SDBOR Occupational Wages Dashboard
Strong occupational wages are an essential prerequisite for meaningful economic growth. Firms seeking to attract and retain talented workers must be able and willing to offer competitive wages, particularly in the context of an increasingly national (and often global) labor market. High wages also serve national, state, and local economies through increased consumer spending and tax revenues.
The SDBOR Occupational Wages Dashboard summarizes recent federal data on occupational wages in South Dakota and all other US states. Specifically, the dashboard presents – for over 800 different occupations – detailed data on total employment, job concentration, and average wages. Data can be summarized in two ways: all occupations for a single state (or) all states for a single occupation. For all data views, the dashboard provides a ranked list of all states/occupations for the selected data measure.
All data are reported directly from the Occupational Employment Statistics (OES) program conducted by the US Bureau of Labor Statistics (BLS). This program produces a limited number of annual wage estimates for national, state, and substate populations. OES estimates are based on a semiannual survey of nonfarm establishments in the United States. (Note that, because OES is a survey of nonfarm establishments, data on some agriculture-related occupations are limited.) OES state estimates are produced by states using technical procedures established by the BLS; national figures are aggregations of state figures. Some data may be suppressed to avoid disclosure of identifiable information. Self-employed and unpaid workers are excluded.
The most recent release of Occupational Employment Statistics data shows that:
- In 2016, South Dakota ranked third-lowest in the United States for average annual pay across all occupations ($40,070). The national average was $49,630.
- "Management" ($104,970), "legal" ($73,390), and "healthcare practitioners" ($69,230) were the highest-paying occupational categories in South Dakota in 2016.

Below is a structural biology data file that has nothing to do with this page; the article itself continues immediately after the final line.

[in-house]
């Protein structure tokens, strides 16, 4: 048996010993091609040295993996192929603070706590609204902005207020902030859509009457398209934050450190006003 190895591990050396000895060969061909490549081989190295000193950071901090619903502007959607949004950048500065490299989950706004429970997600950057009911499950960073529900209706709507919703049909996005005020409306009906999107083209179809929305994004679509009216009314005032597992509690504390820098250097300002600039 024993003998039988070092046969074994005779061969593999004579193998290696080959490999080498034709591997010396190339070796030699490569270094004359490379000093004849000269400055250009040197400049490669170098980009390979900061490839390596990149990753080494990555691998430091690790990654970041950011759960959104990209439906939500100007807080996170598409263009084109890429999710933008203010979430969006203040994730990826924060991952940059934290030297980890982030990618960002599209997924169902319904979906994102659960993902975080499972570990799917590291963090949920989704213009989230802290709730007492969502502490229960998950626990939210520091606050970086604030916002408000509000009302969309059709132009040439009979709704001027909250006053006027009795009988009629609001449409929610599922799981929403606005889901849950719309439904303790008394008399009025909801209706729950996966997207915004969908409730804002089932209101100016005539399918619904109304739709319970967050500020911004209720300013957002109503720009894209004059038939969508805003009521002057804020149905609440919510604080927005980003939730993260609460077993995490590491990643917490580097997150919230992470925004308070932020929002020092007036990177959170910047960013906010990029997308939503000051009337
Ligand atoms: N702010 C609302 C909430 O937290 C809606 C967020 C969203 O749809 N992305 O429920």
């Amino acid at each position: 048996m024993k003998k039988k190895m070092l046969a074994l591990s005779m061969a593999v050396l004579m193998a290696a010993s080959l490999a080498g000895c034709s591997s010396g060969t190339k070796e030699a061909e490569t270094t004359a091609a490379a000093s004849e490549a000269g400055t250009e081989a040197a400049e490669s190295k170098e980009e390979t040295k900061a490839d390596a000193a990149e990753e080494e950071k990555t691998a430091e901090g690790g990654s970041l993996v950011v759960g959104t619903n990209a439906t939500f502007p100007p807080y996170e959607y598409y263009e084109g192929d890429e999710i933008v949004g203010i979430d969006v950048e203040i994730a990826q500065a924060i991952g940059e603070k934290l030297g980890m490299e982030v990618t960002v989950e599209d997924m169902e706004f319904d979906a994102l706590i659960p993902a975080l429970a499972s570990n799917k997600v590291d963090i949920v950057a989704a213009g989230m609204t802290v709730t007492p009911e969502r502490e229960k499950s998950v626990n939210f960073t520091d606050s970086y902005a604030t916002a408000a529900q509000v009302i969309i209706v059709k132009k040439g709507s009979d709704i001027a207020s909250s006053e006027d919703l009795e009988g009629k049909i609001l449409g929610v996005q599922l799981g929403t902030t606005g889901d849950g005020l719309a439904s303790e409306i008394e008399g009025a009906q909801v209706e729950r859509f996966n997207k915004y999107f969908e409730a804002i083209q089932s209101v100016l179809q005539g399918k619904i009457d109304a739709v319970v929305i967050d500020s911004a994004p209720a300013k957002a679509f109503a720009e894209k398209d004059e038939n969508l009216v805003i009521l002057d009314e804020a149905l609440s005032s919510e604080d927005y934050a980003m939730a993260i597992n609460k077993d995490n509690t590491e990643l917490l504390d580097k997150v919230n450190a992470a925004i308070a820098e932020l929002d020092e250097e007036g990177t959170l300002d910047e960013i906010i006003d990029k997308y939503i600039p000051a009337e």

Source: US Department of Labor, Bureau of Labor Statistics
- Some data are not available for all geographies. Estimates may not be provided for states with a limited number of workers in particular occupations.
- “Location quotients” are one way of measuring the relative concentration of an occupation in a particular geography. LQs are calculated by dividing a particular occupation’s share of all occupations in a given location by that occupation’s share of all occupations in a base location (i.e., the entire United States). LQs greater than 1.00 suggest that a particular occupation is comparatively more common in a given geography than in the US as a whole; LQs below 1.00 suggest values that are comparatively low (relative to the nation). LQs are not calculated for the US as a whole, or for “All Occupations” aggregations.
- Dollar figures are shown in nominal terms; they have not been adjusted for inflation.
- Indicator descriptions:
- Total Employment: Estimated total employment rounded to the nearest ten
- Jobs per 1000: Number of jobs (employment) in a given area per 1,000 jobs in that area
- Location Quotient: Ratio of an occupation’s share of employment in an area to that occupation’s share of employment in the US as a whole
- Average Annual Pay: Average annual pay for workers in selected state/occupation
- Average Hourly Pay: Average weekly pay for workers in selected state/occupation
For a comparison of purchasing power between South Dakota and other locations across the United States, see the South Dakota Real Wage Calculator
, available from the Governor's Office of Economic Development website